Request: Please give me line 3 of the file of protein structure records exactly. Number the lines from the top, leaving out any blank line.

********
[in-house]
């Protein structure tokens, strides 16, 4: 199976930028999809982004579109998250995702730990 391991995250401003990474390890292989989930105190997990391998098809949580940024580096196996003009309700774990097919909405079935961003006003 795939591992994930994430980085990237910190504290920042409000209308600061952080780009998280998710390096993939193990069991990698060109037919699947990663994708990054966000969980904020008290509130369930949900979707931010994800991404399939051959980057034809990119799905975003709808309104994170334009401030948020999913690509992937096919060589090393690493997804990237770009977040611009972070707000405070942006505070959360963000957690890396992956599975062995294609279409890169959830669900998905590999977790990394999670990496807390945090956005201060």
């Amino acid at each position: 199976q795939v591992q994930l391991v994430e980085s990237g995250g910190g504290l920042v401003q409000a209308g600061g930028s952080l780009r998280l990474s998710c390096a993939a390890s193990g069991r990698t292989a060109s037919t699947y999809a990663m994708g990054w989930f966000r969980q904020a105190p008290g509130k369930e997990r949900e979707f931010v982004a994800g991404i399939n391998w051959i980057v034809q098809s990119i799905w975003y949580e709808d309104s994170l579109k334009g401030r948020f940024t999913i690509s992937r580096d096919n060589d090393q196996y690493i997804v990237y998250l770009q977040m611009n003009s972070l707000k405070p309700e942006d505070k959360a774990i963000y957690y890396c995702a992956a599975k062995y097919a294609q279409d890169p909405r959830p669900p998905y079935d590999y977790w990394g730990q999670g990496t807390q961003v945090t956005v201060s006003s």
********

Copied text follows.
């Amino acid at each position: 199976q795939v591992q994930l391991v994430e980085s990237g995250g910190g504290l920042v401003q409000a209308g600061g930028s952080l780009r998280l990474s998710c390096a993939a390890s193990g069991r990698t292989a060109s037919t699947y999809a990663m994708g990054w989930f966000r969980q904020a105190p008290g509130k369930e997990r949900e979707f931010v982004a994800g991404i399939n391998w051959i980057v034809q098809s990119i799905w975003y949580e709808d309104s994170l579109k334009g401030r948020f940024t999913i690509s992937r580096d096919n060589d090393q196996y690493i997804v990237y998250l770009q977040m611009n003009s972070l707000k405070p309700e942006d505070k959360a774990i963000y957690y890396c995702a992956a599975k062995y097919a294609q279409d890169p909405r959830p669900p998905y079935d590999y977790w990394g730990q999670g990496t807390q961003v945090t956005v201060s006003s």